In response, a TransCanada spokesperson made the following statement: “TransCanada has been unjustly deprived of the value of its multi-billion dollar investment by the U.S. Administration’s arbitrary and unjustified denial. It is our responsibility to take the actions we deem appropriate to protect our rights.”

While free trade and arbitrary regulation are something that should be avoided in the marketplace, I believe the Obama Administration has rightfully denied TransCanada’s Keystone Pipeline, but for all the wrong reasons. To say that the government should pick the winner and losers of an energy market to focus on a clean energy economy is cronyism at is essence. To say that the government should reject a project because it does not foresee economic benefit or cheaper gas prices is central planning and cronyism at its essence, as well.

However, this is not the big issue with the proposed pipeline. If the pipeline were to be accepted, we would not be escaping cronyism within our government in the least. TransCanada proposed a pipeline that will be 1,179 miles long and ending in Nebraska where it will meet up with already existing pipelines. However, there is very little mention from the Obama Administration or TransCanada about the private property that would be seized under eminent domain because of the pipeline.

The project would seize the private property of other landowners across several northern states, namely South Dakota, Nebraska, and Montana, if deals were not reached with the owners of the property. This is undoubtedly anti-market behavior from the side of the federal and state governments for the sake of the TransCanada company.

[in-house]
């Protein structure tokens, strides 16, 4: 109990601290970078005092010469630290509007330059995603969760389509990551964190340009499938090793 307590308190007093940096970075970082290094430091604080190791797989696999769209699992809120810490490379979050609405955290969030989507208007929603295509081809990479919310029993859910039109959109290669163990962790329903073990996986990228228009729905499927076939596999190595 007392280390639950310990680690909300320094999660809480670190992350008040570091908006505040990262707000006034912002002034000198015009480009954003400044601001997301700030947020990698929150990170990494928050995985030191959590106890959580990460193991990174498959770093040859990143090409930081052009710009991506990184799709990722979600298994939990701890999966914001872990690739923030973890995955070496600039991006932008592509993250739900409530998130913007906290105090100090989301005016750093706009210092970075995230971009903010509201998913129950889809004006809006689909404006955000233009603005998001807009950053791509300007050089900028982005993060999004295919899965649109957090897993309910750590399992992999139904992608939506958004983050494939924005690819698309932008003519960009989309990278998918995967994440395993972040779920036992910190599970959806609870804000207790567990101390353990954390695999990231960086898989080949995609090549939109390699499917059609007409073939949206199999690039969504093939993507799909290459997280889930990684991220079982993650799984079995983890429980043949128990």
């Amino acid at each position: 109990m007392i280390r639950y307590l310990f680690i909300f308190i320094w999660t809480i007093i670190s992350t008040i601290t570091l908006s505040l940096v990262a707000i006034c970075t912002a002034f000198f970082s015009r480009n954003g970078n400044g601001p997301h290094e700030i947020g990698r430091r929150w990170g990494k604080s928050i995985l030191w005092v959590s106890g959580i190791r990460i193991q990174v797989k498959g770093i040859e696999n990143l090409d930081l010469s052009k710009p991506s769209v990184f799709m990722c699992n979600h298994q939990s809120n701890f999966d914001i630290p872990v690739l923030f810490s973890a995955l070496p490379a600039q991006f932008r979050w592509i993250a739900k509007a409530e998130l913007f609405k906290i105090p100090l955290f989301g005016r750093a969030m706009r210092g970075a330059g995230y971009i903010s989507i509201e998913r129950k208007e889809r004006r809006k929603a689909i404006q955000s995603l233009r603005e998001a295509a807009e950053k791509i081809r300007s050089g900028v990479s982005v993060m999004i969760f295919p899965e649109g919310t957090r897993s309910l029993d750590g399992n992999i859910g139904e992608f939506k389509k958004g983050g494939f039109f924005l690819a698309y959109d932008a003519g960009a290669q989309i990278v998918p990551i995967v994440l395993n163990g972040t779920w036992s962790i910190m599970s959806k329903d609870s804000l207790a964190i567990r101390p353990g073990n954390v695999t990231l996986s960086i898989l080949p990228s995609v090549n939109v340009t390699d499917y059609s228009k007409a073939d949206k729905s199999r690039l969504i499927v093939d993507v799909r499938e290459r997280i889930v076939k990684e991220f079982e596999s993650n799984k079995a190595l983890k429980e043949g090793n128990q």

According the company, it has reached agreements with private property owners in South Dakota and Montana, and would not have to use eminent domain. Yet, this is not the case for landowners in Nebraska.  Furthermore with eminent domain seizures above the heads of so many South Dakotans and Montanans, did these landowners really have much choice? If they were to deny the company of sale, TransCanada would most likely use eminent domain to their advantage, which would not be opportune for the landowners.

Conservatives and libertarians should be skeptical of the reasons this Administration has rejected the Keystone Pipeline, but they should also take another look at what is being proposed. This proposal is not inherently free-market and further degrades private property rights for individuals within the United States.

Earth: A New Hope (Geologic Time to Star Wars)

Geologic time is vast, and the Earth is incredibly old. So old that understanding its scale can be hard to fathom. In order to understand its longevity, we will be looking back a long time ago in a galaxy far far away to Star Wars: A New Hope.